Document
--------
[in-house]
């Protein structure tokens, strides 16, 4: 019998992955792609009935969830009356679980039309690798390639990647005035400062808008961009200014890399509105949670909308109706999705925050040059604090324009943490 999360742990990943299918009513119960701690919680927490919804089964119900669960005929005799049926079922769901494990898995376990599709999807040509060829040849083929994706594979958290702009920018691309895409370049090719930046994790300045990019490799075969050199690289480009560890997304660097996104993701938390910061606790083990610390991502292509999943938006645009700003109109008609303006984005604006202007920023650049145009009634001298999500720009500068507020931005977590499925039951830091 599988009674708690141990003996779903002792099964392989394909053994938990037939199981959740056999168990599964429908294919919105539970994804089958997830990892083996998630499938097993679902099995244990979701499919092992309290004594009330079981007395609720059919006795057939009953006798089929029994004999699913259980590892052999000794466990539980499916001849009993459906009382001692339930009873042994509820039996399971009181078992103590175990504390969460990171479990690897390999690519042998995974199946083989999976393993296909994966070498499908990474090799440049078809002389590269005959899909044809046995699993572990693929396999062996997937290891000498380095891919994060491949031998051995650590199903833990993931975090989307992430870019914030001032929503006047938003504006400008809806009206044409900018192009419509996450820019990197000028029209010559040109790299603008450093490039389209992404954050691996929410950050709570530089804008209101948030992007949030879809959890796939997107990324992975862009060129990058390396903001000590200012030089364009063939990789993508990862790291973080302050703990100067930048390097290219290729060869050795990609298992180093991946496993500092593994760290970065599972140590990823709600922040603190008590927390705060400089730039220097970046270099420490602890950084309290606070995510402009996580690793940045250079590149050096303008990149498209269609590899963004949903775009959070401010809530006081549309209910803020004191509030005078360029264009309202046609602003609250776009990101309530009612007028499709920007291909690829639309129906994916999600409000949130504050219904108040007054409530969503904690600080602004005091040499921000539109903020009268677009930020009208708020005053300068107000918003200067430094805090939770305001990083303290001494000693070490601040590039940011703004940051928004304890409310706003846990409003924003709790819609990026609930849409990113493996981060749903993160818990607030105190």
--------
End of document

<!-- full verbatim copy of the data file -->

[in-house]
């Protein structure tokens, strides 16, 4: 019998992955792609009935969830009356679980039309690798390639990647005035400062808008961009200014890399509105949670909308109706999705925050040059604090324009943490 999360742990990943299918009513119960701690919680927490919804089964119900669960005929005799049926079922769901494990898995376990599709999807040509060829040849083929994706594979958290702009920018691309895409370049090719930046994790300045990019490799075969050199690289480009560890997304660097996104993701938390910061606790083990610390991502292509999943938006645009700003109109008609303006984005604006202007920023650049145009009634001298999500720009500068507020931005977590499925039951830091 599988009674708690141990003996779903002792099964392989394909053994938990037939199981959740056999168990599964429908294919919105539970994804089958997830990892083996998630499938097993679902099995244990979701499919092992309290004594009330079981007395609720059919006795057939009953006798089929029994004999699913259980590892052999000794466990539980499916001849009993459906009382001692339930009873042994509820039996399971009181078992103590175990504390969460990171479990690897390999690519042998995974199946083989999976393993296909994966070498499908990474090799440049078809002389590269005959899909044809046995699993572990693929396999062996997937290891000498380095891919994060491949031998051995650590199903833990993931975090989307992430870019914030001032929503006047938003504006400008809806009206044409900018192009419509996450820019990197000028029209010559040109790299603008450093490039389209992404954050691996929410950050709570530089804008209101948030992007949030879809959890796939997107990324992975862009060129990058390396903001000590200012030089364009063939990789993508990862790291973080302050703990100067930048390097290219290729060869050795990609298992180093991946496993500092593994760290970065599972140590990823709600922040603190008590927390705060400089730039220097970046270099420490602890950084309290606070995510402009996580690793940045250079590149050096303008990149498209269609590899963004949903775009959070401010809530006081549309209910803020004191509030005078360029264009309202046609602003609250776009990101309530009612007028499709920007291909690829639309129906994916999600409000949130504050219904108040007054409530969503904690600080602004005091040499921000539109903020009268677009930020009208708020005053300068107000918003200067430094805090939770305001990083303290001494000693070490601040590039940011703004940051928004304890409310706003846990409003924003709790819609990026609930849409990113493996981060749903993160818990607030105190």